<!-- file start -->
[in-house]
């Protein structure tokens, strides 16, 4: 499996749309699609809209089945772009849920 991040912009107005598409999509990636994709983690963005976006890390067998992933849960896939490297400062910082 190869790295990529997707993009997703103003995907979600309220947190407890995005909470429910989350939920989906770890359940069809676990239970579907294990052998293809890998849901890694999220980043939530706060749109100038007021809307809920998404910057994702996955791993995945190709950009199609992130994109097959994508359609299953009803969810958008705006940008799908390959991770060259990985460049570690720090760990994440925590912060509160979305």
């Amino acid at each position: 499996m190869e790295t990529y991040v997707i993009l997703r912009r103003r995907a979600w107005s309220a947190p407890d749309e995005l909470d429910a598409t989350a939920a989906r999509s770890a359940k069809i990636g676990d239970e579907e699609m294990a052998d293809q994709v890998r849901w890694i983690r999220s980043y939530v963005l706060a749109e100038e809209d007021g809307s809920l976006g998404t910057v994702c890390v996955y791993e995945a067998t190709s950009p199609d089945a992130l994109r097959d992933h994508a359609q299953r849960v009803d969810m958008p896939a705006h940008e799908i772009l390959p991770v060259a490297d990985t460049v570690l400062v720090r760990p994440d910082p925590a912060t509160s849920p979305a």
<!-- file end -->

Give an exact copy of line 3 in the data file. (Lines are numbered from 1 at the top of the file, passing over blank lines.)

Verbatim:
């Amino acid at each position: 499996m190869e790295t990529y991040v997707i993009l997703r912009r103003r995907a979600w107005s309220a947190p407890d749309e995005l909470d429910a598409t989350a939920a989906r999509s770890a359940k069809i990636g676990d239970e579907e699609m294990a052998d293809q994709v890998r849901w890694i983690r999220s980043y939530v963005l706060a749109e100038e809209d007021g809307s809920l976006g998404t910057v994702c890390v996955y791993e995945a067998t190709s950009p199609d089945a992130l994109r097959d992933h994508a359609q299953r849960v009803d969810m958008p896939a705006h940008e799908i772009l390959p991770v060259a490297d990985t460049v570690l400062v720090r760990p994440d910082p925590a912060t509160s849920p979305a």